When Life Gives You …

The cardboard signs are out. The kids are waving eagerly. The shout goes up loud enough to carry half a block in any direction.

“LEMONADE!”

In some ways, Longmont has changed very little. I remember doing the same thing – very briefly – when I was in grade school. It’s not a business model that any investor would pitch to Wall Street. Foot traffic is less common than it used to be. Cars are insulated against your pitch unless you’ve got a really good sign. And lately, the weather has been closer to Seattle in springtime, further depressing your product’s demand – except of course, for Mom and Dad, who are usually also your major wholesalers. (Don’t tell the FTC).

All of which is to say that I’ve already purchased two cups in two days from two different sellers. And I’ll probably buy another tomorrow if I see the chance.

It’s what you do.

This isn’t just me being a nice guy. A while back, I read a book of little things that police officers typically picked up on the job – small details, habits, trivia that might make its way into a novel someday. One of the items on the long, long, list was simply this: if you are on patrol, and you see kids on the sidewalk selling lemonade, you WILL buy some. If you have no cash, you WILL get some from an ATM and come back.

In that case, it’s part of community policing. But many of the same reasons apply even for those of us who don’t wear the badge. It makes you a neighbor instead of a face. It establishes trust. It means that if they or their family see you again, they’ll have a smile and the knowledge that you’re one of the good guys.

And these days, children can use all the good guys they can get.

Sometimes it seems like we do a lot to push them the other way. Oh, I know, if you look at the long-term trends, this is a pretty good time and place in history to be a child. But we fill the world with so much stress, and with so much to stress about, that it can even overwhelm the adults among us, never mind the young.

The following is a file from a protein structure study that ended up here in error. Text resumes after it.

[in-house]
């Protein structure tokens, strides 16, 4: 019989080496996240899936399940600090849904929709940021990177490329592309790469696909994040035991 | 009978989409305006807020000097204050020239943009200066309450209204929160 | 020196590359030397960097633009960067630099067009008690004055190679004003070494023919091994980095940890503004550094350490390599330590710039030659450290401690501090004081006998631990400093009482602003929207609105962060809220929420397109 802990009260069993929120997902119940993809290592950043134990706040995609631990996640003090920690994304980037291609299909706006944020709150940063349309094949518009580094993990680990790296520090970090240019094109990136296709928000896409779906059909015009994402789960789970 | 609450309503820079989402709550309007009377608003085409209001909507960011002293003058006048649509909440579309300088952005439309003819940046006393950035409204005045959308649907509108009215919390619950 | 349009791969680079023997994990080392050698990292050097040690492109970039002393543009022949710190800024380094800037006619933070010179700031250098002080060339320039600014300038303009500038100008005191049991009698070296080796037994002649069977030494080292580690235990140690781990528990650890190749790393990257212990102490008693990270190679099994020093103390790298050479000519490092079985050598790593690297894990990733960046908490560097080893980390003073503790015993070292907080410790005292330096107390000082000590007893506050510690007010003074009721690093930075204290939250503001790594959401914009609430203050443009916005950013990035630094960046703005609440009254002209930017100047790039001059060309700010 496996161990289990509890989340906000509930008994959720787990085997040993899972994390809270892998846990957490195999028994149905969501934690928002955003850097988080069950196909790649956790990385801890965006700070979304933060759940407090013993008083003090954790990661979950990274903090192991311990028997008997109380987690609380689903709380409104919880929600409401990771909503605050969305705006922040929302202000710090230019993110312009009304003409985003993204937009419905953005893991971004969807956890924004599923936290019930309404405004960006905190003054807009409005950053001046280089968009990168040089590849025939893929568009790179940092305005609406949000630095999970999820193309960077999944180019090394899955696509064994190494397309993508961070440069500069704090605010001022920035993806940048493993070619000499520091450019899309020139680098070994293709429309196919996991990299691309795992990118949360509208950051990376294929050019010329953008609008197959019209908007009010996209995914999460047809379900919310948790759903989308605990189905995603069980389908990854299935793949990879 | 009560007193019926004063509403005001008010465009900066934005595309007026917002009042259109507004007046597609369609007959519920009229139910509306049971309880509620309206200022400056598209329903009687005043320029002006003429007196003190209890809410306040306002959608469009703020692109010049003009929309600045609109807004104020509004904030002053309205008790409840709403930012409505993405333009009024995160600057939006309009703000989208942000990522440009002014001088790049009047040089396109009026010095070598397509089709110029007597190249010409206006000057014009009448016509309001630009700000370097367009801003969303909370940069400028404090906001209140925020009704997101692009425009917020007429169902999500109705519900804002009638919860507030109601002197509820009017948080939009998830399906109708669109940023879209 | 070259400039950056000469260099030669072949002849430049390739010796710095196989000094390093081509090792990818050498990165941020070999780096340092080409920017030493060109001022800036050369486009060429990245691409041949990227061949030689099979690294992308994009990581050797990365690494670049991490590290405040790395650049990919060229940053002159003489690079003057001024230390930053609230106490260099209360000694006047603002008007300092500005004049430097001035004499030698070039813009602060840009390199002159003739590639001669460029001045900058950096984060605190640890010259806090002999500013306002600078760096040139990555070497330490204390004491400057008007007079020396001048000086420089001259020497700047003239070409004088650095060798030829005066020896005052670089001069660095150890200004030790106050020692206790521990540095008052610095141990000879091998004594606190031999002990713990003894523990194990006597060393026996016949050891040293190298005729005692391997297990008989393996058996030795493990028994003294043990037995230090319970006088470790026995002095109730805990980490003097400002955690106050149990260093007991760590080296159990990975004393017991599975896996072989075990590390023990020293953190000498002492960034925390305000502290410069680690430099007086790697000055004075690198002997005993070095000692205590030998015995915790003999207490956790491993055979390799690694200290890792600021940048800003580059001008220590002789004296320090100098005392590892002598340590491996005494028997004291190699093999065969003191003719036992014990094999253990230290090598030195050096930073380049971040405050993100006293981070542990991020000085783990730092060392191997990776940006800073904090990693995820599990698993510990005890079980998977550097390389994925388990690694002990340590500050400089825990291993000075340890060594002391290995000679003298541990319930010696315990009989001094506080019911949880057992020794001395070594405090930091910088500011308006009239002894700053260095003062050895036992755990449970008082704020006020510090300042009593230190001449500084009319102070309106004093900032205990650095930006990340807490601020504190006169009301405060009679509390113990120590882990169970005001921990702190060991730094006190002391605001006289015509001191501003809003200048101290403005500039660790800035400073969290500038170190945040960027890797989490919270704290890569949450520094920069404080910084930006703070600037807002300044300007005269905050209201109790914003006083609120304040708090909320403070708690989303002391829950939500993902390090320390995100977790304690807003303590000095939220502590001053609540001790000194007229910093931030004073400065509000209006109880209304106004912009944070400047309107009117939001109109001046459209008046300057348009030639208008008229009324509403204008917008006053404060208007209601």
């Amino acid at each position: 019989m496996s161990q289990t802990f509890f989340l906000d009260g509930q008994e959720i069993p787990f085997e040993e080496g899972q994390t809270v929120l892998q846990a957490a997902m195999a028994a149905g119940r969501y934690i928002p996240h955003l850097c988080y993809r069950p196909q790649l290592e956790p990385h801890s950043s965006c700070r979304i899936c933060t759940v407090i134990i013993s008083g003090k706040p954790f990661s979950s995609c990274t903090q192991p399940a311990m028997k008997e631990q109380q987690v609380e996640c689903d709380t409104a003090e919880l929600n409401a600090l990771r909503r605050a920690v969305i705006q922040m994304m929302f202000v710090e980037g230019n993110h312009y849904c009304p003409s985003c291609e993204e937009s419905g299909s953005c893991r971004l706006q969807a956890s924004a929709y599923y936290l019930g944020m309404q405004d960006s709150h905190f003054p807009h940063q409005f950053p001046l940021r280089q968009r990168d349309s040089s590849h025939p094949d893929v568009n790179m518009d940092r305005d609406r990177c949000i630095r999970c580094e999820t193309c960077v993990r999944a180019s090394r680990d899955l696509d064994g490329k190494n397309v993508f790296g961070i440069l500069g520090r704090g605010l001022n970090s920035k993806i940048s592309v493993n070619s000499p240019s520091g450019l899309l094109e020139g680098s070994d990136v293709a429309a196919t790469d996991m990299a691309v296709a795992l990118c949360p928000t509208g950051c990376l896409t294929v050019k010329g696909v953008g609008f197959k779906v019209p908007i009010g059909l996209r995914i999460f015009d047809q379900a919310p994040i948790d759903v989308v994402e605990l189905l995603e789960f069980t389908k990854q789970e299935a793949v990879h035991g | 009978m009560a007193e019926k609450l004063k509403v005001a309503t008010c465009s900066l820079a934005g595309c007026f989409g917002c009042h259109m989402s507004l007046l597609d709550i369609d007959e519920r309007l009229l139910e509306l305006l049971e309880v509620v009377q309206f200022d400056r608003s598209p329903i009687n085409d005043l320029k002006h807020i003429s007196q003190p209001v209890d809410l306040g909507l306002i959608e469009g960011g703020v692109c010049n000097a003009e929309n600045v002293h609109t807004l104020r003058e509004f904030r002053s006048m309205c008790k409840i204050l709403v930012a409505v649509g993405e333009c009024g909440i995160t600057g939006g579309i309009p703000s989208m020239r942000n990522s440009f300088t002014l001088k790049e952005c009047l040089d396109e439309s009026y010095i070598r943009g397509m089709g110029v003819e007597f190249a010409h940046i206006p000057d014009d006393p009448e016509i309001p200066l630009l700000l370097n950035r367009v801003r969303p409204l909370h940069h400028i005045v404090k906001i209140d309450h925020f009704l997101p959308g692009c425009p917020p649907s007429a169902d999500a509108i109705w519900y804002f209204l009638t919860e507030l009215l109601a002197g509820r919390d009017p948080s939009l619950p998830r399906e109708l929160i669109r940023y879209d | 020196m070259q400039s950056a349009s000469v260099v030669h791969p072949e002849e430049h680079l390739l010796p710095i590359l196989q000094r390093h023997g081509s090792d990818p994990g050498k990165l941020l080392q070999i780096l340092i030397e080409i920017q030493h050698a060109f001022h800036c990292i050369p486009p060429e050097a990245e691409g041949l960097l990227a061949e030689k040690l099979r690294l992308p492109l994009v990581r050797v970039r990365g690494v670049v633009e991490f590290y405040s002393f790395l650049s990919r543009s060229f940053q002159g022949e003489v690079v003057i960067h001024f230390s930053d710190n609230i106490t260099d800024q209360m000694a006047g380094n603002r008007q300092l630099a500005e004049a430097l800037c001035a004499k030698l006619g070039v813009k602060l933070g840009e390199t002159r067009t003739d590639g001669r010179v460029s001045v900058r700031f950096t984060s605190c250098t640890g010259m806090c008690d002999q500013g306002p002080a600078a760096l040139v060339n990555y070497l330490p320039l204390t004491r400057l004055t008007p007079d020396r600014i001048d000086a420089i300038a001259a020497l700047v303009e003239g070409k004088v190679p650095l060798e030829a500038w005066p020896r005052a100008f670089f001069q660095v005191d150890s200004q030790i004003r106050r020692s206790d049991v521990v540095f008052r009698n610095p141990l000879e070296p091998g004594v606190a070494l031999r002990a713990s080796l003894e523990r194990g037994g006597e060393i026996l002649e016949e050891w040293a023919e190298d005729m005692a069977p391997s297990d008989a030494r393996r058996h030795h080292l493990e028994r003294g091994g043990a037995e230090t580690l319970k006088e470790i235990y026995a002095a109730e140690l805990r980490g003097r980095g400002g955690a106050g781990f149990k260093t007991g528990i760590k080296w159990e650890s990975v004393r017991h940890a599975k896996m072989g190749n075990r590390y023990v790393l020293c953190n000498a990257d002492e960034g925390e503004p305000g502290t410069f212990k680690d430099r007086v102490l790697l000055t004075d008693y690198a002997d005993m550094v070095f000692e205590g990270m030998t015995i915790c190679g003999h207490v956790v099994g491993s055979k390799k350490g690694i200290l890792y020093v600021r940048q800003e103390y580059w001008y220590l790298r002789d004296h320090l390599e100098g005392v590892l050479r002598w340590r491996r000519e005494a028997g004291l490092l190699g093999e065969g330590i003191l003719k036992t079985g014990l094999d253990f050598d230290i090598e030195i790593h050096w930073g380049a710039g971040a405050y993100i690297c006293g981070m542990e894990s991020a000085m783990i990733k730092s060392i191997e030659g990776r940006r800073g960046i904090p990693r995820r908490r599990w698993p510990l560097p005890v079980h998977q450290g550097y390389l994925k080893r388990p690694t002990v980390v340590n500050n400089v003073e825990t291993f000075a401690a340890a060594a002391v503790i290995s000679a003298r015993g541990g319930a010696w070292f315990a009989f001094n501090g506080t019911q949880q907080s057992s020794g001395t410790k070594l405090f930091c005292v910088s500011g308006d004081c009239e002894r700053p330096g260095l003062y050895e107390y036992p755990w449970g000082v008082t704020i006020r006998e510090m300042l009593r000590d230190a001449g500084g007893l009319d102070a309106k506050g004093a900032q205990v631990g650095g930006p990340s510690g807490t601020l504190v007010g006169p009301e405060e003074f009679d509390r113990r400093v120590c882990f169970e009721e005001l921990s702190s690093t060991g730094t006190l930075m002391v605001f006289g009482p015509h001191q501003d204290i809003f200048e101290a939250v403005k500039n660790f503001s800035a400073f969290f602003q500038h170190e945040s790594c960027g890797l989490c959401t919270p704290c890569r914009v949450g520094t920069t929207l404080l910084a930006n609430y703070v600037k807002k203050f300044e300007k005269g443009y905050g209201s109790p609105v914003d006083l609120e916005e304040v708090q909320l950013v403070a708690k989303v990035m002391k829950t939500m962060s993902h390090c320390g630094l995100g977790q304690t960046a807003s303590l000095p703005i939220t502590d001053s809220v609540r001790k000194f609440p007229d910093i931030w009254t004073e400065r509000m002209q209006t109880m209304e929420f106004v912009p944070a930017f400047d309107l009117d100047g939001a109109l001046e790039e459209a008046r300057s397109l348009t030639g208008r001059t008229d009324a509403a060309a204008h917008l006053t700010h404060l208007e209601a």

I was almost 13 when the Challenger exploded. It seemed like every classroom that day had a television or a radio on with images and news of the disaster – almost none of it new news, just the same trauma recycled over and over again. Schools don’t generally do that anymore, and with good reason: it doesn’t help. It’s like asking a Volkswagen Beetle to tow an elephant; even if you succeed, the slug bug’s not going to be in the best of shape afterward.

You measure. You moderate. You don’t isolate a child from reality, but you help them handle it on their terms. And you always let them know that there are people to turn to with their worries and fears. Parents. Teachers. Helpers and friends.

You don’t have to helicopter or coddle or swathe them in cotton and plush. But never destroy a child’s hope. Be the face to trust, the ear to listen, the proof that there are still people in the world who want to make it better instead of worse. Even if it means carrying an extra 50 cents in your pocket in case of lemonade ambush.

Besides, most of the time, it’s not bad lemonade.

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